The Romney campaign knows it can’t lose the Latino vote by a three-to-one margin, as some national polls have indicated it may, and still win the White House. Romney is coming to Kissimmee, in the heart of Osceola County, on Saturday for a rally with Republican Senator Marco Rubio, who carried Osceola County in 2010 when voter participation fell to half the level of 2008. Central Florida’s economy remains badly depressed, as all the shuttered stores, restaurants, and motels along Kissimmee’s Highway 192 make abundantly clear. Romney’s commercials highlighting the economy’s ongoing travails certainly resonate in Osceola.
But the I-4 corridor’s continuing transformation and the Republicans’ continuing nativism means that Obama’s support among Florida Latinos will almost surely increase over his 2008 levels. One senior Latino Democratic consultant is confident that Obama, who got 57 percent of the state’s Latino vote in 2008, will up that total to 60 percent “or a little more” this year.
Whether that’s enough of a bump to make a difference may depend on the Democrats’ ground game—and the Florida Latino consultant worries that precinct-walking isn’t as effective a mobilization tool with Puerto Ricans as it is with those born in the U.S. “There’s not much of a tradition of taking political cues from strangers in the Latino immigrant world,” he says.
Well, perhaps. The repeated successes of the union-led voter mobilizations within Southern California’s huge Mexican immigrant community suggest that this is not a universally applicable rule. And in two very different Puerto Rican neighborhoods in Kissimmee earlier this week, precinct walkers had no trouble bonding with the Puerto Rican expats who came to the door. SEIU’s López canvassed a working-class neighborhood that had obviously fallen on very hard times. The blocks he traversed had all the disorders of a suburban barrio—its streets lined with run-down 50-year-old tract homes, tattooed young men hanging out in front yards, puttering with similarly run-down cars. López was in his element—explaining to an attentive tattooed brigade why early voting was preferable to voting on Election Day, walking a young mother through the mysteries of the absentee ballot, even helping get assistance for a woman with a disabled son, frantic that her power had been turned off.
A volunteer precinct walker tries to convince an undecided voter.
The following afternoon, a pair of Obama canvassers walked a precinct in a decidedly more upscale neighborhood—Lakeside, a planned community of tract homes built in the mid- and late-'90s alongside a series of both man-made and natural lakes. No tattoos, no old cars in Lakeside, where the streets have names like “Emerald Pointe.” And Carmen, a retired nurse with a grandmotherly manner, played Lakeside like she owned it.
Born in Puerto Rico but raised in New York, Carmen began her doorstep conversations in English, but usually segued into Spanish after a brief exchange convinced her that Spanish would make her both more intelligible and more reassuring to the people she met. So reassuring, in fact, that Nancy, a young woman just home from work, sat down with Carmen on a bench in front of her house and had her painstakingly explain all the ballot measures (as written, unintelligible in both English and Spanish) facing Osceola voters.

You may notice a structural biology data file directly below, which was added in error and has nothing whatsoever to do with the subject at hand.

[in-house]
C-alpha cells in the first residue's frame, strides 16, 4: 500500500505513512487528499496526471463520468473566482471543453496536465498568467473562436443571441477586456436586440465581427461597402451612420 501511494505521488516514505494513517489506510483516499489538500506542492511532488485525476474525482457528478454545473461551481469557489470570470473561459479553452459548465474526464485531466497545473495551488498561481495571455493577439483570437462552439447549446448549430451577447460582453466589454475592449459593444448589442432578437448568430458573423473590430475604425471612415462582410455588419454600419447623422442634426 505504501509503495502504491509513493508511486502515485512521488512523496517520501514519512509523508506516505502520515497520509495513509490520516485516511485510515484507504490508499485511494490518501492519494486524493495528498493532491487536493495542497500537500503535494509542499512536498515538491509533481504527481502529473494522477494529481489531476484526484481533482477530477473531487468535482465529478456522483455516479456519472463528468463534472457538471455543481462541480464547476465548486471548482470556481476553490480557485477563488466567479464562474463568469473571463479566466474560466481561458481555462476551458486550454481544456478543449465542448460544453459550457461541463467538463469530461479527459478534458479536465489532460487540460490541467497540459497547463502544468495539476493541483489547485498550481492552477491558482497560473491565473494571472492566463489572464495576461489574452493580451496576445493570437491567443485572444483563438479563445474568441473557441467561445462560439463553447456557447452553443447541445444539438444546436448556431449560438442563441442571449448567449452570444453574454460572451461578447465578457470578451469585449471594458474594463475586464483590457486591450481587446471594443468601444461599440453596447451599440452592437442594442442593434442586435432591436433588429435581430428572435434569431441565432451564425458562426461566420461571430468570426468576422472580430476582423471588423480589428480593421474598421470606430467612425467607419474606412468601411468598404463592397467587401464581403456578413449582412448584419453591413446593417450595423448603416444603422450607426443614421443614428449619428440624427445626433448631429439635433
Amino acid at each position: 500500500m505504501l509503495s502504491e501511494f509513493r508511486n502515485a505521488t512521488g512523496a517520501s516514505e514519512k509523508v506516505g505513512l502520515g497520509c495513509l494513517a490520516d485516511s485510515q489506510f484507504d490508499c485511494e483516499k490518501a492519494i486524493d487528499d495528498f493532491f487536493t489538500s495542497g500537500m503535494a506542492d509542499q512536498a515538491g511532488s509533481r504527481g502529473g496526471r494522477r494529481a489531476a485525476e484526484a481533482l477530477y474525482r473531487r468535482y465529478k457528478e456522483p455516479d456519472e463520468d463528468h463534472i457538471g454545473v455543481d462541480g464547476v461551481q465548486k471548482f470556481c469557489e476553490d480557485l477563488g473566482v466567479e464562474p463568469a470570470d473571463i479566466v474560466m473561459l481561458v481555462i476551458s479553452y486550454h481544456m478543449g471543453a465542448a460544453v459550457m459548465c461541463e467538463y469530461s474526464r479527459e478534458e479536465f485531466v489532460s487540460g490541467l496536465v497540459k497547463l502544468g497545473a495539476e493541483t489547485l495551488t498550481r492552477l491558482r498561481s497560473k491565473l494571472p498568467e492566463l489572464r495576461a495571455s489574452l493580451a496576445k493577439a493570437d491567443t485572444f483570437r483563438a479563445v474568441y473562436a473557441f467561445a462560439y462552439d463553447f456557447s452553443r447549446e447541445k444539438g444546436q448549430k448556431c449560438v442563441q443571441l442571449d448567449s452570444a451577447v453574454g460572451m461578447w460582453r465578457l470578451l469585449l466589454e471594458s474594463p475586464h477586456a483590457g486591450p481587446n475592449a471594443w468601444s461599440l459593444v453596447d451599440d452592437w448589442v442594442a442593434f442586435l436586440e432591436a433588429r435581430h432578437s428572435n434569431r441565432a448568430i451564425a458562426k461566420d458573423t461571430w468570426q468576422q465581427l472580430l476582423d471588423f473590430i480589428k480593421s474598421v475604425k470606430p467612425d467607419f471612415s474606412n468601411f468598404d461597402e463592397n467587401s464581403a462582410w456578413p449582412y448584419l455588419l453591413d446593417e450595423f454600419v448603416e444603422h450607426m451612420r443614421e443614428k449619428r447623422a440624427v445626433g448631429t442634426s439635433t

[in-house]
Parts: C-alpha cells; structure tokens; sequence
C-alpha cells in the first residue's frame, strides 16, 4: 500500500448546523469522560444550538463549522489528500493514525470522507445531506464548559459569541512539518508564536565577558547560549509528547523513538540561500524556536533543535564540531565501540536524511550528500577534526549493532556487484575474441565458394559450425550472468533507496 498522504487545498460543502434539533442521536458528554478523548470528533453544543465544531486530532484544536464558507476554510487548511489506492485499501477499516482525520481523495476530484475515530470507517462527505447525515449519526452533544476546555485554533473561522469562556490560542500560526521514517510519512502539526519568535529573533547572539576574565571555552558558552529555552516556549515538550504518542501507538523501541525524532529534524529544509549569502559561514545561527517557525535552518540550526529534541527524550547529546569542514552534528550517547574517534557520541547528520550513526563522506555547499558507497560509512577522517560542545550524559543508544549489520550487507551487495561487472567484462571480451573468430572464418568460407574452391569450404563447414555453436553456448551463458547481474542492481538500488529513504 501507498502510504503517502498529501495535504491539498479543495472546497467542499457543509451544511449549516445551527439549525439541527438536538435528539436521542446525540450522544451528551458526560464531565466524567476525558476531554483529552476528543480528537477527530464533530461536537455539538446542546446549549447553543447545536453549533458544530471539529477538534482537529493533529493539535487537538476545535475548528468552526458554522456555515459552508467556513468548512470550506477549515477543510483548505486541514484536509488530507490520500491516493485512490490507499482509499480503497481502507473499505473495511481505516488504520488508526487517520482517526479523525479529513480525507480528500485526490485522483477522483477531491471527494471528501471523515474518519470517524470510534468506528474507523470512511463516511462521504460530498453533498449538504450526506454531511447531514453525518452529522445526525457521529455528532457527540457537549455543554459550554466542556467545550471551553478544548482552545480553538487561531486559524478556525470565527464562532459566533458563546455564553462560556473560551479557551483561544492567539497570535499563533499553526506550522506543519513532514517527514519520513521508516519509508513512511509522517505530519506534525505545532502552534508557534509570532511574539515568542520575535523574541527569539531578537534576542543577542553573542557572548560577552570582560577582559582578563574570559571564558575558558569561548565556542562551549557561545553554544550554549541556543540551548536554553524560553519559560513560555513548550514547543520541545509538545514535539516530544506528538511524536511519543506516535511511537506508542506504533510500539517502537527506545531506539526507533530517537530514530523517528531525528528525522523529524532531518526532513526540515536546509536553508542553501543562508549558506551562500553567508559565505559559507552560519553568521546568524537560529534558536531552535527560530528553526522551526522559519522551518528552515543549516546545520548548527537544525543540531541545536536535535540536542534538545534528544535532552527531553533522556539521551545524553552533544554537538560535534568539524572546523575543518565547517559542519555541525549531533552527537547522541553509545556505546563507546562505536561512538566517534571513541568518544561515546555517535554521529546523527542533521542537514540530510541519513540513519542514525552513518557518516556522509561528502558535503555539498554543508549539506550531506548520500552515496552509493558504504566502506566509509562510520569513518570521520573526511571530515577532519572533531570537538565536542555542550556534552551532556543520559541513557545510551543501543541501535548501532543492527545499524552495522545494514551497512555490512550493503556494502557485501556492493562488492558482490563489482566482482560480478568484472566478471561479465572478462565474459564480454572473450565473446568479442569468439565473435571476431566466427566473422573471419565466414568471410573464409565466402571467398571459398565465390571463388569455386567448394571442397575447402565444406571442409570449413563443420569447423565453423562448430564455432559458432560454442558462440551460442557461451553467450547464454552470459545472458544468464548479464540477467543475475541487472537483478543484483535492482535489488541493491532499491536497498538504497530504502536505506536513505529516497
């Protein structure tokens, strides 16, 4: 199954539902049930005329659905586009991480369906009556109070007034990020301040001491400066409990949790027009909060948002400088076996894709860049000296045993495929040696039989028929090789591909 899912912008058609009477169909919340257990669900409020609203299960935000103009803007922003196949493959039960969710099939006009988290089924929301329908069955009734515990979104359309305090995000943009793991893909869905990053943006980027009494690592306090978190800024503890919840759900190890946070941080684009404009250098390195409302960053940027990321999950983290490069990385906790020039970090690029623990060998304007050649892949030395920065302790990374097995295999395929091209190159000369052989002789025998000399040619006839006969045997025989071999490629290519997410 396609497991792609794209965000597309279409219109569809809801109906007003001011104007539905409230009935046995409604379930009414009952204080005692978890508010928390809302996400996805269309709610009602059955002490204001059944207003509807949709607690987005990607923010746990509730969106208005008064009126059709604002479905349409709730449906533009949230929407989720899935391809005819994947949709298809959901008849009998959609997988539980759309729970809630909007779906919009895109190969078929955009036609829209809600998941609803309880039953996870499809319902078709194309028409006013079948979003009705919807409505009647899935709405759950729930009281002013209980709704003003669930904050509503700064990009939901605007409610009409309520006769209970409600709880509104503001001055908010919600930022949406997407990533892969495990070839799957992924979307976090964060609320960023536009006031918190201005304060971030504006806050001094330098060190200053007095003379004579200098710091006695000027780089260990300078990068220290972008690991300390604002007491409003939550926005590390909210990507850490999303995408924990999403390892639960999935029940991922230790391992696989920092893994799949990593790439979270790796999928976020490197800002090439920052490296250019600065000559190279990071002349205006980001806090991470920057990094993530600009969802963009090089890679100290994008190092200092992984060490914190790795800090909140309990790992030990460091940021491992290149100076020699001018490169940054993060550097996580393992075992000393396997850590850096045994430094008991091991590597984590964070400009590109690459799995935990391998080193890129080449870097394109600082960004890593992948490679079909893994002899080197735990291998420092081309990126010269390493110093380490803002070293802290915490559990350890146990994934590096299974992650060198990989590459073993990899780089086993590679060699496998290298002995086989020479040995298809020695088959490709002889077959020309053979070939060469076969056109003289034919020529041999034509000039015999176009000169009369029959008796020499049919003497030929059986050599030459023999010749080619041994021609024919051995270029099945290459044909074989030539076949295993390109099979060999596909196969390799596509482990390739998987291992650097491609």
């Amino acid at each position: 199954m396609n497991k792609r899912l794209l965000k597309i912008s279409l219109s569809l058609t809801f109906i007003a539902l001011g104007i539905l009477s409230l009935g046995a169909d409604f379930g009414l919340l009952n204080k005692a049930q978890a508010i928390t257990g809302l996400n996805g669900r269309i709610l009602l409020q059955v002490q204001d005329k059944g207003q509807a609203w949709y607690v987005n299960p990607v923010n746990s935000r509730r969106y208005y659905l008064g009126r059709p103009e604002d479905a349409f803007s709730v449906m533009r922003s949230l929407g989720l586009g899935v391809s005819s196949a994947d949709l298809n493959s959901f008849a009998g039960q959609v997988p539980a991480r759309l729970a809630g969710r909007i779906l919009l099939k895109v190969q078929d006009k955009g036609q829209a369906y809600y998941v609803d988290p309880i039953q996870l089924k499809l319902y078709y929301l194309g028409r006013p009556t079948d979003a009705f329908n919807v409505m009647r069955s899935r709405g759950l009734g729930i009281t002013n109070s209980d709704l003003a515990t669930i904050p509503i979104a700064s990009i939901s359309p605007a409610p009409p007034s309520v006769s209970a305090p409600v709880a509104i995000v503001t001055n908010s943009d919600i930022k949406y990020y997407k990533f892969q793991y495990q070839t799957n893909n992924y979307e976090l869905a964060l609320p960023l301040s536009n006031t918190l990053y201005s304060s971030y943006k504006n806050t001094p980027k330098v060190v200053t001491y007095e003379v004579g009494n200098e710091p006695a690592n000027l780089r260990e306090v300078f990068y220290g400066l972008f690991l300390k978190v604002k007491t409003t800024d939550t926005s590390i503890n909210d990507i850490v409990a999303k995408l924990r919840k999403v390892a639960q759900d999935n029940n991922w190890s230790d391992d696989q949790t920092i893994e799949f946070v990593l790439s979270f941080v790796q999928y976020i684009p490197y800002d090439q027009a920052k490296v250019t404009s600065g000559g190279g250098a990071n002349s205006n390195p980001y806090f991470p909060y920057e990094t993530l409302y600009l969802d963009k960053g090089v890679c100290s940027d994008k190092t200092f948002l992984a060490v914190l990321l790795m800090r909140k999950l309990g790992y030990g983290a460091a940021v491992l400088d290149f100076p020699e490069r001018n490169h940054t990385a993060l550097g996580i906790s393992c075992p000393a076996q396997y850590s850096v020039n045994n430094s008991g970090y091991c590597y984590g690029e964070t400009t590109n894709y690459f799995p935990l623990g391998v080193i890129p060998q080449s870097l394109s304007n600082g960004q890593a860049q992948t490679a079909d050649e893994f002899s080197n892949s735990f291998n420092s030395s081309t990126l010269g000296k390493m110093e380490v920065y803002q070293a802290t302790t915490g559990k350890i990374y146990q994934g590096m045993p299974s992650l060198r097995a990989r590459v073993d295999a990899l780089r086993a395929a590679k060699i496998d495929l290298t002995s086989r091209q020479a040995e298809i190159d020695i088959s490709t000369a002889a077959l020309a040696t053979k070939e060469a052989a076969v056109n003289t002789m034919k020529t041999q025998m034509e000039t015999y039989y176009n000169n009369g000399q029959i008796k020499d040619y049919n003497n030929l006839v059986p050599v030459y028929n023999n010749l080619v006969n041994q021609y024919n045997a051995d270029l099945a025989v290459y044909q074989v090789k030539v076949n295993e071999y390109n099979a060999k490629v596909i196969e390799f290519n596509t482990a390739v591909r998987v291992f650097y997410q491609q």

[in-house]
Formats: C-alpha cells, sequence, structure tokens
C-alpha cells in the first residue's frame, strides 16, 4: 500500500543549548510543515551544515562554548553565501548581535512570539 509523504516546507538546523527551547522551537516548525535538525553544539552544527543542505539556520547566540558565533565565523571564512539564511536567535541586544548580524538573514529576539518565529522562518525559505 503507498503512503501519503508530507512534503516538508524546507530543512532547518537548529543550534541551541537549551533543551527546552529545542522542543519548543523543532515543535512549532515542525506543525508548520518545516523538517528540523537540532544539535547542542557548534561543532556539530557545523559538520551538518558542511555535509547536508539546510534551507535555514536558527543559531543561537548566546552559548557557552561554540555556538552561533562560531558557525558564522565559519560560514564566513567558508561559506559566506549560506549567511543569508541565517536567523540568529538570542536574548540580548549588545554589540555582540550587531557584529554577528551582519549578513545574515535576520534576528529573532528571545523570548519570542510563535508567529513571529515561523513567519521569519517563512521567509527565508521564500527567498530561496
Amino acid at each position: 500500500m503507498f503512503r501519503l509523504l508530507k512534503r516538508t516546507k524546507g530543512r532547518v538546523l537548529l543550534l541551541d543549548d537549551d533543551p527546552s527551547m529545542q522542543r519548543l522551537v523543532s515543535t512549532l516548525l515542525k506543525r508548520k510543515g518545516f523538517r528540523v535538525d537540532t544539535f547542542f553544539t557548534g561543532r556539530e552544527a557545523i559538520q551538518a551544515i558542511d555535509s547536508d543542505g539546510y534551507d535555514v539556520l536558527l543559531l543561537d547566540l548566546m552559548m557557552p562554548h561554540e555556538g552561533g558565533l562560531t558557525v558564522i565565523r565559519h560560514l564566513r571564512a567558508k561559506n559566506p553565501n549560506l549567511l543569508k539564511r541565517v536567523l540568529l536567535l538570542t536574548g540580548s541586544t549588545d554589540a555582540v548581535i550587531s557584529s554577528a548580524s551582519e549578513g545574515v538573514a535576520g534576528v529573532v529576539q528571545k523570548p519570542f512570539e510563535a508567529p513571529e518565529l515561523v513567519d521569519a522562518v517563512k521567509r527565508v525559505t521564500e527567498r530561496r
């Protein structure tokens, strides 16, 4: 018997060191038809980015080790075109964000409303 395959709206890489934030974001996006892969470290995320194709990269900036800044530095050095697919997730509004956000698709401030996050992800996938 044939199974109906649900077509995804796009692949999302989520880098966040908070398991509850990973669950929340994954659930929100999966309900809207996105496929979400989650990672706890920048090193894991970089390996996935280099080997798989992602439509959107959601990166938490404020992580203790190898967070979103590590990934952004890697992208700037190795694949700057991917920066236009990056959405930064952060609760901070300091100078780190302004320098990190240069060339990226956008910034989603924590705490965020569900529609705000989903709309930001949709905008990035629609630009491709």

In a sense, both López and Carmen had taken on the introduction-to-American-democracy role that the old big-city-machine operatives, at their infrequent best, performed as they padded their way through the immigrant communities of 1910. And on the street she’d been assigned to canvass in Lakeside, Carmen was finding the kind of neighborhood solidarity that would have gladdened a Tammany ward heeler’s heart.
Carmen’s contact sheet contained only the names of registered Democrats. But—almost unheard of in the annals of precinct walks—there were registered Democrats at every single house on her side of the street: no Republican households; no unregistered voter households; no sorry, they moved away households. Only one voter said she was still undecided. (“We’re praying on it and will see what God gives us,” the woman said; Carmen marked her down as a Romney voter.) On this one evening on this one street, Lakeside was looking like an improbable mini-reincarnation of Brooklyn’s Brownsville circa 1936, which, under the ministrations of Tammany boss Hymie Shorenstein, gave Franklin Roosevelt a majority of 60,000 to 3,000 in his first re-election campaign.
Like the Eastern European Jews of long-ago Brownsville, the voters of Lakeside kept bringing up their kids’ prospects—whether their children and grandchildren would receive—could afford—the kind of education that would be a ticket to the middle class, the upper-middle class. Like immigrants of yore, they preached the gospel of work. Nancy, who gets up at 3 a.m. every weekday to get to her job, said she “resents people who don’t want to work and live off the government”—but called the president “my Obama,” and promised that her extended Orlando-area family, 80 strong, would all vote for the president.
Unlike the legendary Hymie, Carmen had no jobs to dispense, no holiday turkeys—just a cajoling ability to turn out her ward to vote early, though not often. But the combination of Obama’s policies and the Republicans’ willful denigration of Latinos looks likely to produce the same half-policy-oriented, half-ethno-cultural Democratic surge among Florida’s Puerto Ricans that once characterized the Democratic immigrant communities of the New Deal era. Whether that will be enough to put Florida in Obama’s column we’ll know soon enough.